Tagsets (or “annotation layers”) can be of two types: open or closed. In open annotation layers, annotations can be of any value and are typically entered in a text field. Closed annotation layers, on the other hand, have a list of allowed values (= a “tagset” in the traditional sense), which are typically selected in a dropdown box — part-of-speech tags are a common example. To use a closed annotation layer, you first need to provide this list of allowed values.

To manage tagsets, change to the tab “Administration” while logged in to CorA with an administrator account.

  • Import a new tagset by clicking the “Import Tagset” button at the top of the page. You will be prompted for the tagset’s name and class. See the section on annotation layers for a description of the various classes.

A tagset file is simply a text file containing one tag per line.

In a tagset file, lines beginning with a caret (^) have a special meaning: the tag in this line will be marked as “needing correction”. This means that it will not be available for selection by the user, and will be marked in red when it occurs in a document. However, it is still an accepted value when importing or automatically annotating a document. This way, old/deprecated/temporary tag values can still be included, without users actually annotating with them. The caret (^) itself is not considered to be part of the tag, and a valid tag cannot currently start with a caret when using this interface.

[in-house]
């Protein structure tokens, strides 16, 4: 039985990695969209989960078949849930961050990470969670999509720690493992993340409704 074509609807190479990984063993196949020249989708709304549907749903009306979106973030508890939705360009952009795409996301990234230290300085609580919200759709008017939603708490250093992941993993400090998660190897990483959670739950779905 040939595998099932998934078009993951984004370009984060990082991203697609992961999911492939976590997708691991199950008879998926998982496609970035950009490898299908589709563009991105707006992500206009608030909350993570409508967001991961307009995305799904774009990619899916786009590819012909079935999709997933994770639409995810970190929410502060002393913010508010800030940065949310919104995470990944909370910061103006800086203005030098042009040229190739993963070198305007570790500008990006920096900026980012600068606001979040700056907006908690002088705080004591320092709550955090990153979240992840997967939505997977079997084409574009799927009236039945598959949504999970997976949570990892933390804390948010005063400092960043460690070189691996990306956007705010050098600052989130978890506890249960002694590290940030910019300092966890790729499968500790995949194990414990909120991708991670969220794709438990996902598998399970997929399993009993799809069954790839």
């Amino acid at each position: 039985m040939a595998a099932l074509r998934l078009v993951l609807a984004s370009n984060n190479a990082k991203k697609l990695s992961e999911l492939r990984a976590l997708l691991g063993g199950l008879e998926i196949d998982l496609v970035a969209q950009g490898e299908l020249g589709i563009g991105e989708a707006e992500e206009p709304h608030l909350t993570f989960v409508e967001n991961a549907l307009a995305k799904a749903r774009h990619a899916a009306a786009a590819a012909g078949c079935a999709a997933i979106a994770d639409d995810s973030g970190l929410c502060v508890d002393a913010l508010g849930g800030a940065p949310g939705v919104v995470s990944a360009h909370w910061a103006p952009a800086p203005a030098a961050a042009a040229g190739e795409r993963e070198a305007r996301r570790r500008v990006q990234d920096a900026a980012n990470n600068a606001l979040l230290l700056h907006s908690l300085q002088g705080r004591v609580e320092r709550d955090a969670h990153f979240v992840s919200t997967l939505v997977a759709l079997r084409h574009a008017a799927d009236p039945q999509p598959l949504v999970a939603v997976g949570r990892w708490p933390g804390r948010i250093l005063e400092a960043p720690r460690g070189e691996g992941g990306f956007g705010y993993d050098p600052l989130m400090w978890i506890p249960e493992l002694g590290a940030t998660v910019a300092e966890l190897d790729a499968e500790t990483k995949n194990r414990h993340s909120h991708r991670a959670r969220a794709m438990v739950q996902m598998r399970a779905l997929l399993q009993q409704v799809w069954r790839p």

For part-of-speech tagsets (i.e. tagsets of type “pos”), dots (.) in tag values are interpreted as attribute separators. Everything preceding the first dot in a line is considered to be the “base POS” tag, while everything following it is considered to be morphological attributes.1 Any given “base POS” tag is required to always have the same number of attributes. This restriction exists because some part-of-speech taggers mandate this, and violations of this restriction often occur due to mistakes when compiling the tag list.

  • View existing tagsets by clicking the “Tagset Browser” button at the top of the page. Here, you can select an imported part-of-speech tagset and retrieve some statistics, along with the full tag list, for it.

Browsing imported tagsets is currently very limited, and modifying existing tagsets in any way via the user interface is currently not supported at all. This functionality might be implemented at a later stage.

  1. There is one exception to this rule: If a line contains exactly one dot, and that dot is at the end of the line, it is considered to be part of the “base POS” tag. This is because some part-of-speech tagsets define tags for punctuation that end on a dot (e.g., “$.” in STTS).